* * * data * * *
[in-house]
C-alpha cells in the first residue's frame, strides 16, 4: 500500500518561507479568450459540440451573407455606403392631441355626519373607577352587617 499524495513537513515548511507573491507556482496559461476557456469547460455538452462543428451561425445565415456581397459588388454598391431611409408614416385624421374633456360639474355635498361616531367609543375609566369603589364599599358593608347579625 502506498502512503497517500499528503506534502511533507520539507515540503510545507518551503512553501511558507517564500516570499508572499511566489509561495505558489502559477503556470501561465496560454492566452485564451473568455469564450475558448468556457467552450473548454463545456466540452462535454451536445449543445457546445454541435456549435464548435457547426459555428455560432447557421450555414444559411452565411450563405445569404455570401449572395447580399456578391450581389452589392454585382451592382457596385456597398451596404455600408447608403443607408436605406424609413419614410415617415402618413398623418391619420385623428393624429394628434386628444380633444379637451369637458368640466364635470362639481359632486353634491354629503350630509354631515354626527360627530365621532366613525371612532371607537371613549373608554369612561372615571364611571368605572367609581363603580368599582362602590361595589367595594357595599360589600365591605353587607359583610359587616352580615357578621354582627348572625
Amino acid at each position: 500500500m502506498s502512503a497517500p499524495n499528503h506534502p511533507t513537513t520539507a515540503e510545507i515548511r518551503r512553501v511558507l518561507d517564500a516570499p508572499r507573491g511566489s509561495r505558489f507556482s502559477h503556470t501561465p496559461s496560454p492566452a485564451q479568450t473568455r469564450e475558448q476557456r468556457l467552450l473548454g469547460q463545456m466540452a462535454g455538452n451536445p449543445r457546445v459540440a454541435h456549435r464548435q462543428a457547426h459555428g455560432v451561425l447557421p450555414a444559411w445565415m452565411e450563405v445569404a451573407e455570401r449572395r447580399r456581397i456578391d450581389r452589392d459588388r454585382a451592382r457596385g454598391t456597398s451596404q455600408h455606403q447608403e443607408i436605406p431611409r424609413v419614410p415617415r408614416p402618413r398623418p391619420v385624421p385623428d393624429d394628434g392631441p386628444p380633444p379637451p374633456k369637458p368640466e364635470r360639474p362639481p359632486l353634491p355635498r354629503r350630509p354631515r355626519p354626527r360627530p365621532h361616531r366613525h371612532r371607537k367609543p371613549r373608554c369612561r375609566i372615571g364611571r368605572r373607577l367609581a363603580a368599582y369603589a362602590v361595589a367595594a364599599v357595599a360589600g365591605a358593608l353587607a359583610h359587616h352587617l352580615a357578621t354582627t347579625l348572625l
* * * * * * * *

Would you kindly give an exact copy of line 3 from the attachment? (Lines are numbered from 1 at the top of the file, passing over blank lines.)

Amino acid at each position: 500500500m502506498s502512503a497517500p499524495n499528503h506534502p511533507t513537513t520539507a515540503e510545507i515548511r518551503r512553501v511558507l518561507d517564500a516570499p508572499r507573491g511566489s509561495r505558489f507556482s502559477h503556470t501561465p496559461s496560454p492566452a485564451q479568450t473568455r469564450e475558448q476557456r468556457l467552450l473548454g469547460q463545456m466540452a462535454g455538452n451536445p449543445r457546445v459540440a454541435h456549435r464548435q462543428a457547426h459555428g455560432v451561425l447557421p450555414a444559411w445565415m452565411e450563405v445569404a451573407e455570401r449572395r447580399r456581397i456578391d450581389r452589392d459588388r454585382a451592382r457596385g454598391t456597398s451596404q455600408h455606403q447608403e443607408i436605406p431611409r424609413v419614410p415617415r408614416p402618413r398623418p391619420v385624421p385623428d393624429d394628434g392631441p386628444p380633444p379637451p374633456k369637458p368640466e364635470r360639474p362639481p359632486l353634491p355635498r354629503r350630509p354631515r355626519p354626527r360627530p365621532h361616531r366613525h371612532r371607537k367609543p371613549r373608554c369612561r375609566i372615571g364611571r368605572r373607577l367609581a363603580a368599582y369603589a362602590v361595589a367595594a364599599v357595599a360589600g365591605a358593608l353587607a359583610h359587616h352587617l352580615a357578621t354582627t347579625l348572625l